The likely consequences of climate disruption on Ireland have been evident for many years – with some studies suggesting that apart from increased extreme weather events and some elevation in temperature, the country might escape the colossal impacts set for other parts of the world.
The Irish Centre for High-End Computing (ICHEC) has, however, used a supercomputer to analyse vast amount of climate data, and its findings undermine that comfortable perspective.
Not only is temperature rise by mid-century – less than 30 years away – predicted to be significant with far reaching consequences across all sectors of the economy and how we live, it is likely to come with significant regional variations.
The analysis used the national supercomputer based in Waterford Institute of Technology known as "Kay".
It indicates that by mid-century (2041-2060):
– Temperatures are projected to increase by 1 to 1.6 degrees compared with a baseline period of 1981-2000, with the largest increases in the east;
– Warming will be enhanced “at the extremes” (ie on hot days and cold nights) with summer daytime and winter night-time temperatures projected to increase by up to 2.4 degrees;
– “The precipitation climate” will become more variable, with substantial projected increases in occurrence of both dry periods and heavy rain events;
– The length of the growing season is projected to increase by between 12 per cent and 16 per cent.
ICHEC climate scientist and project lead Dr Paul Nolan ran a range of models in the form of "an ensemble of regional climate models" on Kay to generate "high-resolution climate projection data" which allowed for a more detailed assessment of potential regional and local effects of climate change – global trends were also factored in and a range of carbon emissions scenarios.
The exercise divided the country into blocks of 4km by 4km, and enabled a “high resolution” evaluation to be generated of what is likely to happen in each area; “the first systematic study of this kind at this scale”. Up to now broad comparisons were in most instances only possible with any reasonable degree of accuracy.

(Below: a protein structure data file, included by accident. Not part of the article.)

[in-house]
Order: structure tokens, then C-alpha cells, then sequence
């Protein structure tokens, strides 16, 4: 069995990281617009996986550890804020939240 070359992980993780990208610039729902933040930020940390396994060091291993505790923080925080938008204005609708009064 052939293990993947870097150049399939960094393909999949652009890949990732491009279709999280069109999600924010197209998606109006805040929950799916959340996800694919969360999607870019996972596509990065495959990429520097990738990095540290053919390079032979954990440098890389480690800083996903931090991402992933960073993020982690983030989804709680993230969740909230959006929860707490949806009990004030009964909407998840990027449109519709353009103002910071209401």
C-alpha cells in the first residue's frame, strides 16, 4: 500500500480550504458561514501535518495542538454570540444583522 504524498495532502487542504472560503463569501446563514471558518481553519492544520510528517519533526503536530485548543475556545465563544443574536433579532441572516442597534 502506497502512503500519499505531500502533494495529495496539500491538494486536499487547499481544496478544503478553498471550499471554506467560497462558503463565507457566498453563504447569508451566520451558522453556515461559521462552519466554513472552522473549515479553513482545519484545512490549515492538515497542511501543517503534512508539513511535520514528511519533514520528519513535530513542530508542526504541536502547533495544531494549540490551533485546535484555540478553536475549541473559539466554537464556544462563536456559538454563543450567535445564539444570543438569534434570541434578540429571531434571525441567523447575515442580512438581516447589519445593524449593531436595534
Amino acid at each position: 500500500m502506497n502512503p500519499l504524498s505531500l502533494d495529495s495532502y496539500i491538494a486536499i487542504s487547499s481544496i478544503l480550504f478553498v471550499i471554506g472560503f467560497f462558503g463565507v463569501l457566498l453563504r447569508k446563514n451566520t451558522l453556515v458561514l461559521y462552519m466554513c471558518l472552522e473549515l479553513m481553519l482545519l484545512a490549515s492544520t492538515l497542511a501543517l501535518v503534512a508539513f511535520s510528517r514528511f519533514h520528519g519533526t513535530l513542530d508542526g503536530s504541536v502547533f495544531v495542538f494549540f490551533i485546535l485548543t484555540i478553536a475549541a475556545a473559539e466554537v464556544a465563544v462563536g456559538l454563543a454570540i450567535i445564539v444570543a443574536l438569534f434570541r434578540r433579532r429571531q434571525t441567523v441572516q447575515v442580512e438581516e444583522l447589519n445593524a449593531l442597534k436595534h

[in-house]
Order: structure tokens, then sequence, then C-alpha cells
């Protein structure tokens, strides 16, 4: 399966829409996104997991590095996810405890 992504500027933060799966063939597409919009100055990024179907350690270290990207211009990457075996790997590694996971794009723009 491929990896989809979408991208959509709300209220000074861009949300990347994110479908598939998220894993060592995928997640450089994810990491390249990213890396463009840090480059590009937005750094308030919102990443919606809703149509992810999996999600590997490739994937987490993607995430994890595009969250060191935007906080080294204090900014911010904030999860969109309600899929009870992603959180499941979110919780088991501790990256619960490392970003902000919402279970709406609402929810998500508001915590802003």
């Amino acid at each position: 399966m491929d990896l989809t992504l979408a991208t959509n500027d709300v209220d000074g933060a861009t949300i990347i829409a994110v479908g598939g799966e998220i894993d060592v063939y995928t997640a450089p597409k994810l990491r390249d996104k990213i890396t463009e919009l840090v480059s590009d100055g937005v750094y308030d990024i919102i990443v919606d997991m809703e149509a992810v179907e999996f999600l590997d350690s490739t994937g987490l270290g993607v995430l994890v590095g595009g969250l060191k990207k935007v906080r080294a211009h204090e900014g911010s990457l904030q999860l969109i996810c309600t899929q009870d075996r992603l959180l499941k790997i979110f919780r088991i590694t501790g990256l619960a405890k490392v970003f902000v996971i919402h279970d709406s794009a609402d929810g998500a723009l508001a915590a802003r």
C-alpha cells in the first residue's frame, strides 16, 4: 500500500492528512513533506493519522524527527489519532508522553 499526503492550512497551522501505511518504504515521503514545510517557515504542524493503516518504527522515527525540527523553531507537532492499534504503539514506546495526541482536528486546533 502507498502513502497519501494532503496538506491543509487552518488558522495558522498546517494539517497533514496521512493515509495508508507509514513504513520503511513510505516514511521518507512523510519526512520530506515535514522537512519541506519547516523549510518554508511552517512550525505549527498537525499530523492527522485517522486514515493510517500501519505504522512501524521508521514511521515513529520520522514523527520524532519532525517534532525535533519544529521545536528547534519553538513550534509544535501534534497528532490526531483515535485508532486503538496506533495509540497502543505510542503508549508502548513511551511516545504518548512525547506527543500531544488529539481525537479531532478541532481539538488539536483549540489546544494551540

ICHEC environmental programme manager Alastair McKinstry said the climate projections can assist in planning for, and adapting to, the adverse effects of climate change at regional level like planning for flooding or drought.
The projections also indicate likely heating/cooling demand in buildings and what solar energy resources may be realised by mid-century.
The remarkable detail is revealed by Kay’s wind projections. Wind occurring at 120 metres – the height of a standard wind turbine – will decrease, notably in summer, it finds. Whereas increased wind at 10 metres – closer to the surface – is likely to exacerbate sea level rise and storm surge in coastal locations.
The temperature effects will have significant impact on biodiversity including insect life. With less frost, for instance, “more insects will survive the winter, which is of concern”, Mr McKinstry explained. That is likely to translate into bigger populations of mosquitos and disease-carrying ticks.While 45 extra growing days a year are predicted, farmers will have to also contend with wetter winters.
ICHEC director Jean-Christophe Desplat said the research commissioned by the Environmental Protection Agency and carried out with Met Éireann and the Marine Institute would inform national climate policy.
ICHEC was put in place to analyse large volumes of complex data and provide intelligent solutions that deliver effective policy change. Kay was built in 2018.